Aber-west is a little known sandy cove tucked under the armpit of Dinas Fawr peninsula to the east of Solva on the northern side of St Bride’s Bay.
It is not easy to get to, accessible only from the National Park Coastal Footpath either from Solva to the west or from Penycwm or Newgale to the east.
For this reason it is little frequented, except by the locals who know it well.
There is a roough farm path down from the main road before east-west traffic descends into Solva, but possibly the best route is from Solva Harbour car park and thence via The Gribbin and the coastal footpath.
It lies in an area steeped in history. Near St Elvis Farm is an ancient burial chamber and the ruins of St Teilo’s church. St Elvis was Ailbe, the Bishop of Munster, who is said in the old Welsh chronicles to have foretold St David’s fame when the Welsh saint was given to him by David’s father to be reared for God. The parish was comparatively well populated in Victorian times, the census returns reveal, for in 1841 there were 34 people living in the vicinity. But this had dropped to 10 by 1921 and 3 by 1951. Out in the Bay to the south-west are the distinctive scar rocks - Scar or Sker is the Norse name for a rock - the largest named the Green Scar, the smallest the Black Scar and the even smaller islet called The Mare. On both sides of Aber-west the cliff ledges provide nesting sites for fulmars, which glide gracefully around the cliffs, using the thermal currents to good effect. Nearby Solva was a busy trading port in the 19th century, with some 30 trading ships of 20 - 250 tons in 1820 when the population was 1,252 compared with the population in the 1951 census of 836. There are ancient earth works in almost every direction from Aber-west, and numerous Mesolithic-Bronze flints have been found all round the nearby coast. These isolated coves were renowned for smuggling operations in the past, and the other side of Solva is a cave called Ogof Tobacco while at nearby Newgale Brandy Brook meanders down through the valley from Roch to the sea at Newgale beach.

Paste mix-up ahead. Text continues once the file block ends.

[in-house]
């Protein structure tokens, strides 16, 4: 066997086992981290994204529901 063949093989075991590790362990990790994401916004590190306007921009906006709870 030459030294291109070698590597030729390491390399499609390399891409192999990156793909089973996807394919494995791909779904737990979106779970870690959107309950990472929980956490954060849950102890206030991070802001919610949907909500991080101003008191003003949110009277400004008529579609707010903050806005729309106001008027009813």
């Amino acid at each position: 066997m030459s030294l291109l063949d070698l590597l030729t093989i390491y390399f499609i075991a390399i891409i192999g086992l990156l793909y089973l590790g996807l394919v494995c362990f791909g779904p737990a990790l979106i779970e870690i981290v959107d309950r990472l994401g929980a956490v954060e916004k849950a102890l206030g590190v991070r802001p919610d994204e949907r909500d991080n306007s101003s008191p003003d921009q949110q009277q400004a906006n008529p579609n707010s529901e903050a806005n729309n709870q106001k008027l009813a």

The southern end of St Brides Bay is an anchorage area for supertankers waiting to occupy a vacant berth at one of the terminals in Milford Haven Waterway, and up to seven of these large vessels are a regular sight offshore. A short distance along the northern coast near Aber-west three Greek tugs, which were being towed from Milford Haven to the scrapyard broke free from their towline and ended up on the rocks just to the west of the beach.
Near St Elvis in January 1773 a sailing vessel called The Phoebe and Peggy struck a rock and was wrecked and sank when over 60 people, including women and children, were tragically drowned.